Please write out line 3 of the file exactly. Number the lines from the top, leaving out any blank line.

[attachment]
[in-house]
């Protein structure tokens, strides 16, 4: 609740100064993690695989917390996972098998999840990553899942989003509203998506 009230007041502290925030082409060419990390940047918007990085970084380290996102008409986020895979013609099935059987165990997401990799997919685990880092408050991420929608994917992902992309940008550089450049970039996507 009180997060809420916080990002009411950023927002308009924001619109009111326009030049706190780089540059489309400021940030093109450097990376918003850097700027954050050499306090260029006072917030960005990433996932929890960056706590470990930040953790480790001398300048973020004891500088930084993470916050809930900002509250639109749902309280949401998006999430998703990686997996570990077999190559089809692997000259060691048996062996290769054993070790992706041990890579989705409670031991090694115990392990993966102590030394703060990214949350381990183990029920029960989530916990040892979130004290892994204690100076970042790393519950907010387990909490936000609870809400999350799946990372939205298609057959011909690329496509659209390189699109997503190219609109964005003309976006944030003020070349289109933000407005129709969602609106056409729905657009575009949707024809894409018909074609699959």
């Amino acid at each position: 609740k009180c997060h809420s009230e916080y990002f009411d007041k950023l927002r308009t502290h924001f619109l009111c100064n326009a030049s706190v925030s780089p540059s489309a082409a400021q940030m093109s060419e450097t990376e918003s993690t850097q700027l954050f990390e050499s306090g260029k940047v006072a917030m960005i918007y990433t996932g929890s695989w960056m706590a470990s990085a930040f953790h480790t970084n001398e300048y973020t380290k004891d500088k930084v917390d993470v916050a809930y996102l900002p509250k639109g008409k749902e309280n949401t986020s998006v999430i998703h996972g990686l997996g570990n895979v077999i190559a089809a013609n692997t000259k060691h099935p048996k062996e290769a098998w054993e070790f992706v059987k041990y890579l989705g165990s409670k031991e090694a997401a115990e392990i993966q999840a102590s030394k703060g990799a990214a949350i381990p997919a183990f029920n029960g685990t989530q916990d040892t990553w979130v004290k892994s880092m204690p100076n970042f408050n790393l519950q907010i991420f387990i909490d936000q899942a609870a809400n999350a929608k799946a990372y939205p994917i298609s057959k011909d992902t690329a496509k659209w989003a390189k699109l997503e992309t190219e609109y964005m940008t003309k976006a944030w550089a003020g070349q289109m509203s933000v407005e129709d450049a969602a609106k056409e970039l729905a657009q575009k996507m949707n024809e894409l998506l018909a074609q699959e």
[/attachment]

């Amino acid at each position: 609740k009180c997060h809420s009230e916080y990002f009411d007041k950023l927002r308009t502290h924001f619109l009111c100064n326009a030049s706190v925030s780089p540059s489309a082409a400021q940030m093109s060419e450097t990376e918003s993690t850097q700027l954050f990390e050499s306090g260029k940047v006072a917030m960005i918007y990433t996932g929890s695989w960056m706590a470990s990085a930040f953790h480790t970084n001398e300048y973020t380290k004891d500088k930084v917390d993470v916050a809930y996102l900002p509250k639109g008409k749902e309280n949401t986020s998006v999430i998703h996972g990686l997996g570990n895979v077999i190559a089809a013609n692997t000259k060691h099935p048996k062996e290769a098998w054993e070790f992706v059987k041990y890579l989705g165990s409670k031991e090694a997401a115990e392990i993966q999840a102590s030394k703060g990799a990214a949350i381990p997919a183990f029920n029960g685990t989530q916990d040892t990553w979130v004290k892994s880092m204690p100076n970042f408050n790393l519950q907010i991420f387990i909490d936000q899942a609870a809400n999350a929608k799946a990372y939205p994917i298609s057959k011909d992902t690329a496509k659209w989003a390189k699109l997503e992309t190219e609109y964005m940008t003309k976006a944030w550089a003020g070349q289109m509203s933000v407005e129709d450049a969602a609106k056409e970039l729905a657009q575009k996507m949707n024809e894409l998506l018909a074609q699959e």